2-Dimensional Universes

See "The Planiverse" by A. K. Dewdney on my Book List.

N-Dimensional Hyperspheres and Hyperballs

The volume of an n-dimensional hypercube is simply sn where s is the length of a side.

What is the volume of an n-dimensional hyperball?

First, let's define some familar geometric shapes.

In higher dimensions we use the terms hypersphere and hyperball, or, to be more specific, an n-sphere or n-ball.

We can redefine the familar shapes using our new terms.

The n-content is the n-dimensional "area" or "volume" of a geometric shape. For example:

Here is a table showing, for different dimensions, the n-content ("volume") of hyperballs and the boundary (n-1)-content ("surface area") of their corresponding hyperspheres:

Dimension (n) Full Shape Full n-Content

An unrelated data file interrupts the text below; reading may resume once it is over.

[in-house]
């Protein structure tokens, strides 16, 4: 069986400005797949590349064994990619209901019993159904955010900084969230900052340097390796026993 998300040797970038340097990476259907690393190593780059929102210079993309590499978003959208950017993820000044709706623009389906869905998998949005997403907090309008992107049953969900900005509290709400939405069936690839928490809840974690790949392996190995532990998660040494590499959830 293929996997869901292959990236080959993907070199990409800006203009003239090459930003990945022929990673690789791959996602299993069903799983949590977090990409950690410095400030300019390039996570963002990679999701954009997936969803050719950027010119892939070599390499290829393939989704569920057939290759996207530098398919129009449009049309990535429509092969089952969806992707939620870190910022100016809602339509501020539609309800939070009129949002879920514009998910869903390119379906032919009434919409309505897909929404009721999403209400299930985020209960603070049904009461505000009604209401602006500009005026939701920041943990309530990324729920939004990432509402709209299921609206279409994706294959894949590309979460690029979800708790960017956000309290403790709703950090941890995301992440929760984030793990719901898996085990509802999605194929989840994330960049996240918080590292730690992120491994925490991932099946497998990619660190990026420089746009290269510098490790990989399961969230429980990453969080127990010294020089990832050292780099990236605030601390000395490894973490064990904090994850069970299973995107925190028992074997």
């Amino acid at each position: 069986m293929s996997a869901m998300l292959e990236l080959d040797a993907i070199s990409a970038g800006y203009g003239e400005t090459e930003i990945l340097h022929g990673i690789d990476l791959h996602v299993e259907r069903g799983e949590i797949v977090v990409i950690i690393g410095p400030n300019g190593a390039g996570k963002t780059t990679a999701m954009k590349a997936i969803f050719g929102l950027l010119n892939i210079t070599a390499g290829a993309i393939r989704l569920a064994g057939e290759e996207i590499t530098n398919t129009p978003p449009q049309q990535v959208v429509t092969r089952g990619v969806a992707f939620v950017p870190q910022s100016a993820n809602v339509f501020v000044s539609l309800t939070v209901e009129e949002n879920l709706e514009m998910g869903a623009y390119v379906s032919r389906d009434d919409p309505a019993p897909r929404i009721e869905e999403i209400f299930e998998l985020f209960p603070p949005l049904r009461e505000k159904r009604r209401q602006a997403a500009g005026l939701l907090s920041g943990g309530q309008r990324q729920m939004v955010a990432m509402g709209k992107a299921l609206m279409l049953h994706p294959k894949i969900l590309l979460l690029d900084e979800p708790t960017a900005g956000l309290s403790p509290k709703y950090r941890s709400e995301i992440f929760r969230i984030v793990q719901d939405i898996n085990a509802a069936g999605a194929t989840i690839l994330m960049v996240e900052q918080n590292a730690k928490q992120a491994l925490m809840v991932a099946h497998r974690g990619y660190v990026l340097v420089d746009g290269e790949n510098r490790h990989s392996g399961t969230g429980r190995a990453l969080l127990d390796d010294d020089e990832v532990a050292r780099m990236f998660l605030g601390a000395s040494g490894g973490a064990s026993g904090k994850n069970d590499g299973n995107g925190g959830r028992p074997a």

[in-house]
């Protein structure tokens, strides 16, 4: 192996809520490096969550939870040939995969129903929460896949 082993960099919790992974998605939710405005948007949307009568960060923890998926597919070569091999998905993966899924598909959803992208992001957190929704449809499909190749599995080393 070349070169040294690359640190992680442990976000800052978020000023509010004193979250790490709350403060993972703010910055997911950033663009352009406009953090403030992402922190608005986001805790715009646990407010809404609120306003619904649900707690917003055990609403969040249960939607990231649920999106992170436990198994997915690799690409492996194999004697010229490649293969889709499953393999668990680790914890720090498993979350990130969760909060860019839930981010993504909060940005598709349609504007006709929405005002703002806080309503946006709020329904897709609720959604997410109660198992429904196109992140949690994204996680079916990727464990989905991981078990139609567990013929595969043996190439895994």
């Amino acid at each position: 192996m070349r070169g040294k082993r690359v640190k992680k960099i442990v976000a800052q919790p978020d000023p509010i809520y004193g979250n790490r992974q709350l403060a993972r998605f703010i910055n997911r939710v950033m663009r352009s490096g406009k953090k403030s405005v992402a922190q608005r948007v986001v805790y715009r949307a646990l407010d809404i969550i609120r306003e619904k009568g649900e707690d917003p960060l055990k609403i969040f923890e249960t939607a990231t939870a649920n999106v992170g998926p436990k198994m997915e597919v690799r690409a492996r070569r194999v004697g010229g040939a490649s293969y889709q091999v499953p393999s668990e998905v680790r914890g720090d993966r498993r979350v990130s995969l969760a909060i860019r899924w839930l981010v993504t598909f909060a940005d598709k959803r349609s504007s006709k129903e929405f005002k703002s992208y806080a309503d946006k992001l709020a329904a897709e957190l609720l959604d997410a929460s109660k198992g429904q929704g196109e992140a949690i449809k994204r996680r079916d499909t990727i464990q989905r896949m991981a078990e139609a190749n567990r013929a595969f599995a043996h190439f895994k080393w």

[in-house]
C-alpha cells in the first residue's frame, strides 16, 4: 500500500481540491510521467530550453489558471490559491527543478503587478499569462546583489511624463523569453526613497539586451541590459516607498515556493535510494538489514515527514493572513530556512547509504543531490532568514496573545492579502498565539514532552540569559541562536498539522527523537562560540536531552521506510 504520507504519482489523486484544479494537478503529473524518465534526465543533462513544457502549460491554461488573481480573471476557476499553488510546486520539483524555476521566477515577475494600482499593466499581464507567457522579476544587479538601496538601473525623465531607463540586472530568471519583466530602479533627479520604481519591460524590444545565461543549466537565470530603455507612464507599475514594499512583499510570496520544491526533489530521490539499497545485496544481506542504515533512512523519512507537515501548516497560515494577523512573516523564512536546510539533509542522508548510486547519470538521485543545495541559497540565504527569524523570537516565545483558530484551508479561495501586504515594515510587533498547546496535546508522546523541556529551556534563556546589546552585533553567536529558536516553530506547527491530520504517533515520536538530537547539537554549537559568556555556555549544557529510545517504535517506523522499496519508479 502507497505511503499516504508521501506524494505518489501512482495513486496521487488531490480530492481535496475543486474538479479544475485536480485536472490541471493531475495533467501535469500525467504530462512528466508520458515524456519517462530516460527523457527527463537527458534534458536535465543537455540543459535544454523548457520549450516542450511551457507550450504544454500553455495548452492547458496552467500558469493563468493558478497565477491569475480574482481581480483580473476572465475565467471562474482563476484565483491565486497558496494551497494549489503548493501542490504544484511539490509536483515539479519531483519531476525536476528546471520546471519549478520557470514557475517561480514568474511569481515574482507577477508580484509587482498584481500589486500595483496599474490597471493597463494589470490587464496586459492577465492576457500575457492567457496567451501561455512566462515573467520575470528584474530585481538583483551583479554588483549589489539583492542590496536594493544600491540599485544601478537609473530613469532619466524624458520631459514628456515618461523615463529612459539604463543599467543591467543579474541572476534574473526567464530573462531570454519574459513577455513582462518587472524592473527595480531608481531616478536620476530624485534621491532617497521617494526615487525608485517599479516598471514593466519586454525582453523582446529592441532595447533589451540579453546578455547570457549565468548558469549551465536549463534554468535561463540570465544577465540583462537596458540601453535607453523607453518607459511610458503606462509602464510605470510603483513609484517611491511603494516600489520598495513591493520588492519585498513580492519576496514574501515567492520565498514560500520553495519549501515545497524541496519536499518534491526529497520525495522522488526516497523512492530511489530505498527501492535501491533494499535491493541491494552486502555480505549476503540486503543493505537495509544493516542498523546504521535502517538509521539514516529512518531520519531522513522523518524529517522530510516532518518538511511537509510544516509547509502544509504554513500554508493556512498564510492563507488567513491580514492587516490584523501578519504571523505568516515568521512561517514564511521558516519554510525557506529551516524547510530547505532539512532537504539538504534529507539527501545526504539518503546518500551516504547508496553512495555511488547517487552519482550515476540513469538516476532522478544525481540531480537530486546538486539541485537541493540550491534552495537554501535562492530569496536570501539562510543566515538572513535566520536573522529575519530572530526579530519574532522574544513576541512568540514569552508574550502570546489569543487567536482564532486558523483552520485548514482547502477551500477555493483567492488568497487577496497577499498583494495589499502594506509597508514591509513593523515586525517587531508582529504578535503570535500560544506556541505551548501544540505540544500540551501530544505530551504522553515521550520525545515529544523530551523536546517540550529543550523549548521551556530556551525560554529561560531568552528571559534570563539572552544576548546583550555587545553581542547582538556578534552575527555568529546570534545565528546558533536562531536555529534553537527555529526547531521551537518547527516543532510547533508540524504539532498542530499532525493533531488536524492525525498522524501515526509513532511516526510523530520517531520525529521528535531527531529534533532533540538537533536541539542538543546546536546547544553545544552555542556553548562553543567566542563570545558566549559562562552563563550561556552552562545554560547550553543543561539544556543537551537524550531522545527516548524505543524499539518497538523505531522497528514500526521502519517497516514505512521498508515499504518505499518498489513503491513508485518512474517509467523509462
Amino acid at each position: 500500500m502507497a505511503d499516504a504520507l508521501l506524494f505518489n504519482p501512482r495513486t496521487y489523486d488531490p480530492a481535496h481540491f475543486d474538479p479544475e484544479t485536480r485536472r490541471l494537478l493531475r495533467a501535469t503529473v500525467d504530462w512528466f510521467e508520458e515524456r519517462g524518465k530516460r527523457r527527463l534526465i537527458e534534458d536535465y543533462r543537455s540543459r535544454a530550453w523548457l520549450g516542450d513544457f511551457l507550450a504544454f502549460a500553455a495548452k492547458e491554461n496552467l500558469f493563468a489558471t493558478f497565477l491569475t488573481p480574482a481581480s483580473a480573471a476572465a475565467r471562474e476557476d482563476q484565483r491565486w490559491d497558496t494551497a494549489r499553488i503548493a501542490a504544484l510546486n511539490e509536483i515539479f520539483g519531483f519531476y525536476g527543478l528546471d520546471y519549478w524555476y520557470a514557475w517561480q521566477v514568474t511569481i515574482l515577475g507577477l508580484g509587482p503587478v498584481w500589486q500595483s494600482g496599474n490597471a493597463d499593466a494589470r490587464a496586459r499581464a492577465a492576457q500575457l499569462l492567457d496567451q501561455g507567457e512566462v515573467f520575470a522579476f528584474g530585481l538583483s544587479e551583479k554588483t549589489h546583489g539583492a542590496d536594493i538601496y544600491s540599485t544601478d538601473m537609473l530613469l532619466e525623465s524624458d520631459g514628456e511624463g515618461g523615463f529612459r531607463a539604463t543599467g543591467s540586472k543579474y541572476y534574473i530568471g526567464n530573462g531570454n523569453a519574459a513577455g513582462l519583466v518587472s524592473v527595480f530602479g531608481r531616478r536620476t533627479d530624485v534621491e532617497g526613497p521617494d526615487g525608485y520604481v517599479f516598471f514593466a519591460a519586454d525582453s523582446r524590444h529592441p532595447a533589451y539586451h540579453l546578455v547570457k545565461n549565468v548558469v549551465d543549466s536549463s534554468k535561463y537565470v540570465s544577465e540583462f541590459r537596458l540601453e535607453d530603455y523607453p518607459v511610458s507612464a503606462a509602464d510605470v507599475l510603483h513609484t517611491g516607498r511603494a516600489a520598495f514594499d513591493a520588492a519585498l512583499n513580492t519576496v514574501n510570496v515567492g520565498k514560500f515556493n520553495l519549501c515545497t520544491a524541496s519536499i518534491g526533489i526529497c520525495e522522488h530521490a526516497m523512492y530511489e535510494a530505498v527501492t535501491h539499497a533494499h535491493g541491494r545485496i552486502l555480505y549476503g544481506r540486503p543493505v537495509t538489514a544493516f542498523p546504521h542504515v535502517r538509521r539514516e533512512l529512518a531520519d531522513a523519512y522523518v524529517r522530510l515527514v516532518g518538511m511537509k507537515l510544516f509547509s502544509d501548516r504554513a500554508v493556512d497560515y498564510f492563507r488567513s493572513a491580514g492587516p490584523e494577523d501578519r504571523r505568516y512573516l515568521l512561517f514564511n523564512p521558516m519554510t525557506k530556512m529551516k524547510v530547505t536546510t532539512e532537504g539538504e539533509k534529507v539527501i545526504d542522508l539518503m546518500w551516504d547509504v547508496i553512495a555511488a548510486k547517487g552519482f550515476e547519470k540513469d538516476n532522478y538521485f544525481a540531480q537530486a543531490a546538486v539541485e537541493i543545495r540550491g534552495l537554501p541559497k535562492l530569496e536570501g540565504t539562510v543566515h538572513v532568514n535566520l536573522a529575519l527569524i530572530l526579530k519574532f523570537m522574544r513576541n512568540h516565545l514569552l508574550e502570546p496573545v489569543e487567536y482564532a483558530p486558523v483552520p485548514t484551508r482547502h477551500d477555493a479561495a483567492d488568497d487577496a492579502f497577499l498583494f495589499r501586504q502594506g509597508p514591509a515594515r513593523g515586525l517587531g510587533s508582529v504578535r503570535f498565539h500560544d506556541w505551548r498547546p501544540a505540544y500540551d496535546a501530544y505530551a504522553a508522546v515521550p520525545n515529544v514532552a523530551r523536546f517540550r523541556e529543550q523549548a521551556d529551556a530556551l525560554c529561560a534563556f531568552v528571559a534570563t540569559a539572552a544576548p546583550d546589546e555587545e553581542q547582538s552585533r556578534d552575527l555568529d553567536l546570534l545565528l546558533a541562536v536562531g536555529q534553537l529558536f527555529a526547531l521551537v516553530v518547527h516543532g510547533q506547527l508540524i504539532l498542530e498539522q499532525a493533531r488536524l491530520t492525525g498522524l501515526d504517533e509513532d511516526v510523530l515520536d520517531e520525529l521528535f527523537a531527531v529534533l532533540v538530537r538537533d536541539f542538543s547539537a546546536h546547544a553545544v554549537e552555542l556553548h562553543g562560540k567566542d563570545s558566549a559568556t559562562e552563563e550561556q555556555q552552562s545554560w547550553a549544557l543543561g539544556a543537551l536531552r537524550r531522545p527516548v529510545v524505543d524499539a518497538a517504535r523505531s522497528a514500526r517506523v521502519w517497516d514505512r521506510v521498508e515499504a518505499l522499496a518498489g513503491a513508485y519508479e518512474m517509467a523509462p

Boundary Shape Boundary (n-1)-Content
("surface area")
2 disk (2-ball) π r2 circle (1-sphere) 2π r
3 ball (3-ball) (4/3)π r3 sphere (2-sphere) 4π r2
4 4-ball (1/2)π2r4 3-sphere 2r3
5 5-ball (8/15)π2r5 4-sphere (8/3)π2r4
6 6-ball (1/6)π3r6 5-sphere π3r5
7 7-ball (16/105)π3r7 6-sphere (16/15)π3r6

Isn't it strange that the power of π increases by one only when the dimension increases by two?

In general, the n-content ("volume") of an n-dimensional hyperball is:

if n is even: (1/(n/2)!)πn/2rn
if n is odd: (2n((n-1)/2)!/n!)π(n-1)/2rn
  or (2(n+1)/2/n!!)π(n-1)/2rn

where n! = n(n-1)(n-2)... (factorial) and n!! = n(n-2)(n-4)... (double factorial).

In general, the boundary "surface area" ((n-1)-content) of an n-dimensional hyperball is the "volume" (n-content) multiplied by (n/r).

Using differential calculus, you can find the "surface area" ((n-1)-content) of an n-ball by differentiating its "volume" (n-content) with respect to the radius, r. This is a fun exercise for calculus beginners.

Using integral calculus, you can derive the formulas for n-dimensional balls based on the formulas for (n-1)-dimensional balls. The "volume" of an n-dimensional ball can be found by integrating the "surface area" of (n-1)-dimensional spherical shells from 0 to r, like the layers of an onion.